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Volume 67 Number 3, March-June 2016

Volume 67 Number 3

Editorial Note
Monisha Ahmed

Perspectives
Icons and Identities: The Work and Lives of Bronzecasters in Swamimalai
Sowparnika Balaswaminathan

“Wherever a person lives, he ends up belonging there”: A Brief Anecdotal History of Upar Kot
Meher Ali

Invisible Identities, Uncertain Futures? Upholding the Cultural Heritage of Kolkata’s Chinatown
Kamalika Bose

Conversation
Anurupa Roy of UNIMA and Sudip Gupta of Dolls Theatre with Mousumi Roy Chowdhury

Photo Essay
Laura Letinsky: Telephone Game: Photography and Textiles in Translation
Colin Westerbeck

Profile
The Conditions of Tibetan Monasteries in the 1930s and ‘40s as recorded by Giuseppe Tucci
Erberto Lo Bue

Review Article
Reflections on In the Name of the Goddess
Gayatri Sinha

Exhibition Review
The Fabric of India
Monisha Ahmed

Book Reviews
N.C. Mehta Collection, by Ratan Parimoo
Sunil Kothari

50 Years of the National Institute of Design 1961-2011, edited by Shilpa Das
Kirti Trivedi

Books Received

Contributors

The thematic advertisement portfolio
on the inside cover and pages 1-7 features
the Dara Shikoh Festival, Srinagar
Jyoti Singh

Thematic Ad-portfolio: The Dara Shikoh Festival
Singh, Jyoti
Vol. 67 No. 3, March-June 2016, 3 unnumbered + pp. 1-7

This article focuses on an annual event that is held in Srinagar which draws inspiration from Prince Dara Shikoh who set up a library in Pari Mahal and was interested in the syncretic bonds between texts and traditions of Hinduism and Islam. The organizers have used this platform to hold a series of workshops and performances to create awareness about the region’s arts and the various religious and social communities that inhabit the space.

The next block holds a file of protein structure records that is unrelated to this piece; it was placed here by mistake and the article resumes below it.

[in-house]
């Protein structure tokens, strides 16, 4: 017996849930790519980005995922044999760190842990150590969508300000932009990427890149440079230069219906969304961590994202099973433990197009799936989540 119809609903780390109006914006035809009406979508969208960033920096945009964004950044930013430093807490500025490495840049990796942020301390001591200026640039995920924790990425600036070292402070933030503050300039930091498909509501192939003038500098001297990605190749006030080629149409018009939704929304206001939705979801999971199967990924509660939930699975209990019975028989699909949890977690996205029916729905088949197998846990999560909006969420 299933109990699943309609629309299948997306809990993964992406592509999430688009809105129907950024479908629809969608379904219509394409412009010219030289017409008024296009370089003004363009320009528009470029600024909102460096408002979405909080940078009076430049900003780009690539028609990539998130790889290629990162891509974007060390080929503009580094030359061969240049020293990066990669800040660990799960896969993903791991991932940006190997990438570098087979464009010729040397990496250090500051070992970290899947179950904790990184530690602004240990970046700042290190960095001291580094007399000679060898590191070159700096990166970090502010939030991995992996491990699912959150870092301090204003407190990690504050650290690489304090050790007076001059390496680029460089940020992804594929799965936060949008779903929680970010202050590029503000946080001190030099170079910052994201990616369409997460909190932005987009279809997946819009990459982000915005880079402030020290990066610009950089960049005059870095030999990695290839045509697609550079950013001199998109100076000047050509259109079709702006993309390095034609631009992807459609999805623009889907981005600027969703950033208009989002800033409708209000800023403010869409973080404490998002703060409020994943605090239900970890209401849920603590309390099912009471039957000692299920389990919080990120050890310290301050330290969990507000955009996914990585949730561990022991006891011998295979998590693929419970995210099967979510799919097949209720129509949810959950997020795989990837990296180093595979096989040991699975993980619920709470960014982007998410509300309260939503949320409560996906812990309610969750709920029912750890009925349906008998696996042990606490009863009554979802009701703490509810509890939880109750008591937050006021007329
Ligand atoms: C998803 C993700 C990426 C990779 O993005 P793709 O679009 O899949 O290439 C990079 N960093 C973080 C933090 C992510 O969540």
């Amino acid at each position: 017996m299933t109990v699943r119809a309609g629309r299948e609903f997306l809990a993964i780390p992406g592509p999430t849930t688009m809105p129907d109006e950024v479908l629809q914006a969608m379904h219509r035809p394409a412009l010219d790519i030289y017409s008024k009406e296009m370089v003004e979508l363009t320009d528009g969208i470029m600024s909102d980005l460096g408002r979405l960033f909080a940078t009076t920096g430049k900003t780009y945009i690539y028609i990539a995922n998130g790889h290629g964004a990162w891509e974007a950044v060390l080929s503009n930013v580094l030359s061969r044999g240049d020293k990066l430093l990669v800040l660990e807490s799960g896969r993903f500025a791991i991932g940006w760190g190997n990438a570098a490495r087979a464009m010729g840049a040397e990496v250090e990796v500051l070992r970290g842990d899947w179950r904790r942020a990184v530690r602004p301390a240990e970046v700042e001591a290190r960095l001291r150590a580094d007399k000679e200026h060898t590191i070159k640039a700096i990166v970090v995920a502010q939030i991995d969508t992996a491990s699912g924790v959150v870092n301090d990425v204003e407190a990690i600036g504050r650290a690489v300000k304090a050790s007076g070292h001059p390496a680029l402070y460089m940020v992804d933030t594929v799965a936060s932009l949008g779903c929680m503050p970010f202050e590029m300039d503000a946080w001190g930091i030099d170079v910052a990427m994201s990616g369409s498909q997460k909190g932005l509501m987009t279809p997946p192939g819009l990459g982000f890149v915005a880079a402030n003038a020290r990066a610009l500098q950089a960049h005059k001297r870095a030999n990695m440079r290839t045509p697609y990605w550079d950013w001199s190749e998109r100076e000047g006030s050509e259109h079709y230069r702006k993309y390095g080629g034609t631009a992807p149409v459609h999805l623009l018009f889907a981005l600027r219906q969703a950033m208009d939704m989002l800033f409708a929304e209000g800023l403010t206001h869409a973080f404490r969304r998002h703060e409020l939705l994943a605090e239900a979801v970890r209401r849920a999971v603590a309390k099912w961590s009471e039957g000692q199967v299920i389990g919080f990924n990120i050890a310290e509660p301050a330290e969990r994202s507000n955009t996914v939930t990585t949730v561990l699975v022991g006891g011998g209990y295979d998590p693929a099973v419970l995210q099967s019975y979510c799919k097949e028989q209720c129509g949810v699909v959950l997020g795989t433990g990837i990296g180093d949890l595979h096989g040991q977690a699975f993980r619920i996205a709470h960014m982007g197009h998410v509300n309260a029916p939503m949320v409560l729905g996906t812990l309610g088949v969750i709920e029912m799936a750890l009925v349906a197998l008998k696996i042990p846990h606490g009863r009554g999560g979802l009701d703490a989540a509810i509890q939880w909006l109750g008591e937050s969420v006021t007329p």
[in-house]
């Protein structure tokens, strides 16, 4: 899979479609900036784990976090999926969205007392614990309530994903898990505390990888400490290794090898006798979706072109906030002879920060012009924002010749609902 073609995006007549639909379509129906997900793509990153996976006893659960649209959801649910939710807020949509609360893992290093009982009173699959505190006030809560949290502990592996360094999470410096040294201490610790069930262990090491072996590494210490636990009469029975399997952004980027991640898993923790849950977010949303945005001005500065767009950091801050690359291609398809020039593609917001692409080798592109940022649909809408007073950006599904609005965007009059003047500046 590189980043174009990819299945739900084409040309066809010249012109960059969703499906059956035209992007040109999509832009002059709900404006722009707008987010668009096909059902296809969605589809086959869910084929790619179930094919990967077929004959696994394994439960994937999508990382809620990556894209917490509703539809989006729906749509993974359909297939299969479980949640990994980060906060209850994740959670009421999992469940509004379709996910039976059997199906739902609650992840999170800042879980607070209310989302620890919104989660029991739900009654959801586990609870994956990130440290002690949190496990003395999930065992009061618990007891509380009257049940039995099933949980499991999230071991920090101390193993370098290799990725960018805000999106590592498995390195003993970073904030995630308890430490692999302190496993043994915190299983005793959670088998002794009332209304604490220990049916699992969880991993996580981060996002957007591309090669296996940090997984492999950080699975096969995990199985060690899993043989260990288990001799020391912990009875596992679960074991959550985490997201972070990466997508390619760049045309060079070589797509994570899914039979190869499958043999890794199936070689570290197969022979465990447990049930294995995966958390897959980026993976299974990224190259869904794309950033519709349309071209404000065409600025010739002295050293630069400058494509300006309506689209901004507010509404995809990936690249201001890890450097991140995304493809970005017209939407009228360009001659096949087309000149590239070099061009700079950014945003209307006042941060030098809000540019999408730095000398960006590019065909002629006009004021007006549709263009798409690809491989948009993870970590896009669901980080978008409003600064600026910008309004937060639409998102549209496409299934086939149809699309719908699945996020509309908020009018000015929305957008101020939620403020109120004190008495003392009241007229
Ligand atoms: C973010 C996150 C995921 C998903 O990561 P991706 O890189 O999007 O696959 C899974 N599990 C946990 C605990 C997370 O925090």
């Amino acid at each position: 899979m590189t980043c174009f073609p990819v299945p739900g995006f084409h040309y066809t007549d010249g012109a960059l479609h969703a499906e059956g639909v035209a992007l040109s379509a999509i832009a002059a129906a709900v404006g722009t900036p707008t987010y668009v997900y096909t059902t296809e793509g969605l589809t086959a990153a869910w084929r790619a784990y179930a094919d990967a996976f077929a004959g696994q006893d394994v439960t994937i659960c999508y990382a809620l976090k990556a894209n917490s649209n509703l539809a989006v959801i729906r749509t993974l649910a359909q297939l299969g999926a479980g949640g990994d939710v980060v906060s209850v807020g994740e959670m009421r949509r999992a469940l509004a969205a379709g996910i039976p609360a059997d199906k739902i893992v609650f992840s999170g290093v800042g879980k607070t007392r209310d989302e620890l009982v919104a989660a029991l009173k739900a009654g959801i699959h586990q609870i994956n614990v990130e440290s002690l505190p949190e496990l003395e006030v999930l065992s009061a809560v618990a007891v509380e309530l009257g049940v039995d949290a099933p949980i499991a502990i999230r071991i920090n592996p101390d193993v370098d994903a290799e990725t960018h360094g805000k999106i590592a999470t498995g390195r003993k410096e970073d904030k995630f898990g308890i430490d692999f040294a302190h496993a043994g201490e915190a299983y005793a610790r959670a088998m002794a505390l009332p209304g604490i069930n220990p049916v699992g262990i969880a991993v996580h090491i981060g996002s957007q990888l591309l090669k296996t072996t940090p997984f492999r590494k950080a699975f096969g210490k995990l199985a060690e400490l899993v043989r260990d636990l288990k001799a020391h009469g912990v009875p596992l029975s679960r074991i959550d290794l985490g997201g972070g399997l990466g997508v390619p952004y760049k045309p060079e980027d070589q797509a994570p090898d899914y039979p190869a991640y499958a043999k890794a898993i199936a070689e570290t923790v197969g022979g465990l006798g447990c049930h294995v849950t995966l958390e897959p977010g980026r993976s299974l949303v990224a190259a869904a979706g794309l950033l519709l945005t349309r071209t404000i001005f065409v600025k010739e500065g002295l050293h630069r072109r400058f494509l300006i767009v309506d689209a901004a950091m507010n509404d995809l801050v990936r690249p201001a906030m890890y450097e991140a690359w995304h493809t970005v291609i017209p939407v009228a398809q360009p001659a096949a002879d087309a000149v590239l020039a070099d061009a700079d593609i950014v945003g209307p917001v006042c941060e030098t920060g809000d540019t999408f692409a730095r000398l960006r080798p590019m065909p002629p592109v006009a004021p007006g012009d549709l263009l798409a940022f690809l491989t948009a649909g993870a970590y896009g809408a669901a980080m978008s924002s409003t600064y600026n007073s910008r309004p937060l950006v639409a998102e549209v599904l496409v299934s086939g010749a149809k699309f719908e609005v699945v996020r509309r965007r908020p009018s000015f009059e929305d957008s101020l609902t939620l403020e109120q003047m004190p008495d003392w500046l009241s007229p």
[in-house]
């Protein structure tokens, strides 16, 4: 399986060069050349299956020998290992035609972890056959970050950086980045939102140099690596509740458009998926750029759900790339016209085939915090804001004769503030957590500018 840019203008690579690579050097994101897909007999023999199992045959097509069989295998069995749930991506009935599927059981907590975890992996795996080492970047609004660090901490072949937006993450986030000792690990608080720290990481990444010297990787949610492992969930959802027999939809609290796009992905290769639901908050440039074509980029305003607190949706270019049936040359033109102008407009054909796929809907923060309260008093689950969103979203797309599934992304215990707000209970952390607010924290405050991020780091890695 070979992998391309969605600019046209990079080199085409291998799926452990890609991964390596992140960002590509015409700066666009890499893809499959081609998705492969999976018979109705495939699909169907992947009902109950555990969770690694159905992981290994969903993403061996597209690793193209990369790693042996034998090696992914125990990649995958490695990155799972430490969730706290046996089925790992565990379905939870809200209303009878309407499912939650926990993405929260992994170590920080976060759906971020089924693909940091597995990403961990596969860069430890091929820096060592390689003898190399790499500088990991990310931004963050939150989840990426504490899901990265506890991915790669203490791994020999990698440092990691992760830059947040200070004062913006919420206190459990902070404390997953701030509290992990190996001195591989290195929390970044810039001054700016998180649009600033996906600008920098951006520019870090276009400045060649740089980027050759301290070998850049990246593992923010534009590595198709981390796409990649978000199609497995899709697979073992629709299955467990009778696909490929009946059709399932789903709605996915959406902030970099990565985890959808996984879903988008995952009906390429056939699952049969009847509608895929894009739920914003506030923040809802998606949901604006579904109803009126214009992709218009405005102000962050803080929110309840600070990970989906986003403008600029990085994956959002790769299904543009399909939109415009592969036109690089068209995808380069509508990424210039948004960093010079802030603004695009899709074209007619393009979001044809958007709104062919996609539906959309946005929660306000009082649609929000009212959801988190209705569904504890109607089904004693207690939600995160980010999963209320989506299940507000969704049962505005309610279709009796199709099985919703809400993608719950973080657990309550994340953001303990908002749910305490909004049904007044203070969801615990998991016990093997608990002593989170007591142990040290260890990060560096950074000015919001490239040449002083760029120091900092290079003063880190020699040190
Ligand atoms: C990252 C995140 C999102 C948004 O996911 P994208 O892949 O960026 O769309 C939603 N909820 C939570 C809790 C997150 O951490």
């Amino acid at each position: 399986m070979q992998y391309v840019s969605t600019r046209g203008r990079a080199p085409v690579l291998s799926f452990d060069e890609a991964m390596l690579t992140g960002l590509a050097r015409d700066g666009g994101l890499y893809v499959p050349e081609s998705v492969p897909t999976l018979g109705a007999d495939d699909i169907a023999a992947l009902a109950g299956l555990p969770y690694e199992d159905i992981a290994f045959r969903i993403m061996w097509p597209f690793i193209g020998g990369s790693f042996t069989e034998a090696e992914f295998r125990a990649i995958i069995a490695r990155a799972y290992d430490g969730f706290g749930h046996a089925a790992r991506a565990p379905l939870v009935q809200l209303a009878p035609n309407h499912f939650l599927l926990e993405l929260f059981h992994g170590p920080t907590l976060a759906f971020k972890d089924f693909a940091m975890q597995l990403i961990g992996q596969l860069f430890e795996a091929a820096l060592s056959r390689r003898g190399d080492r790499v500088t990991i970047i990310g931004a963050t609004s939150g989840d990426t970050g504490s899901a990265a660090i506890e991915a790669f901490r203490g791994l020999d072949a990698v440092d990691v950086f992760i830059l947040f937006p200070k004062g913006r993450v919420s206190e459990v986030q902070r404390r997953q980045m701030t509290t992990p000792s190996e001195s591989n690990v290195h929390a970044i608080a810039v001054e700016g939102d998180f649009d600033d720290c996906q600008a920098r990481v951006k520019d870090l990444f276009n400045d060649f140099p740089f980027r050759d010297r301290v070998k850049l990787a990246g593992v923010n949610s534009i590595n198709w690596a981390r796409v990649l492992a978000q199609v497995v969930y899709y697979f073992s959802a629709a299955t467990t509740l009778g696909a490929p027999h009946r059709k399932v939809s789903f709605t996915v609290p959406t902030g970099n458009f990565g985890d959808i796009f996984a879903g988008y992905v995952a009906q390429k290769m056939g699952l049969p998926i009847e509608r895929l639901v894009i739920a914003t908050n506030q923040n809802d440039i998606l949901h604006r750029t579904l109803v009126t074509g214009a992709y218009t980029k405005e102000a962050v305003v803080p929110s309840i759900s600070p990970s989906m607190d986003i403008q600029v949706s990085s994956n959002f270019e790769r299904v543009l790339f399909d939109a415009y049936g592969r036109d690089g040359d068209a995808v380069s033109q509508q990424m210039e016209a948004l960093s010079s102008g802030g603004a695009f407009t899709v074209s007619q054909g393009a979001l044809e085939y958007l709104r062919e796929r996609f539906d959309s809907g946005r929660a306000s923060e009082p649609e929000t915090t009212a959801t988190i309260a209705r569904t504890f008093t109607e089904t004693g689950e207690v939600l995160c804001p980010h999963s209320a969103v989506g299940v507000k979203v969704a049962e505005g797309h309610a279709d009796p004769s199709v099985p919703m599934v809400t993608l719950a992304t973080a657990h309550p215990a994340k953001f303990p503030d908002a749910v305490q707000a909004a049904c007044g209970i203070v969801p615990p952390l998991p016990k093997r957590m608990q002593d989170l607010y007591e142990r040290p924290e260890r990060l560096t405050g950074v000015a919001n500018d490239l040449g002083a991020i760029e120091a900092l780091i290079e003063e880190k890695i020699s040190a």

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Editorial Note
Ahmed, Monisha
Vol. 67 No. 3, March-June 2016, p. 8

This non-thematic issue brings together essays that focus on identity and belonging, assimilation and transformation, the long-standing tradition of pluralism.

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Icons and Identities: The Work and Lives of Bronzecasters in Swamimalai
Balaswaminathan, Sowparnika
Vol. 67 No. 3, March-June 2016, pp. 10-23

The pilgrimage town of Swamimalai, which lies in the heartland of Tamil Nadu's historic district of Thanjavur, is home to a thriving community of bronzecasters, some of whom trace their lineage to the Vishwakarma caste architects who built the great Chola temples. Unlike their predecessors who lived in a temple-centric economy supported by royal patronage, the Swamimalai sculptors create idols that become processional deities and live in a neoliberal market-oriented economy, supplementing their income by selling idols as handicraft objects. The international and nationalistic recognition of the artistic and historical value of antique bronzes facilitates the contemporary secular market. This article traces the path of South Indian bronzes from museums, to the craft industry, to their makers, and analyzes how the value of tradition can both inhibit and engender the lives, practices and identities of living artists.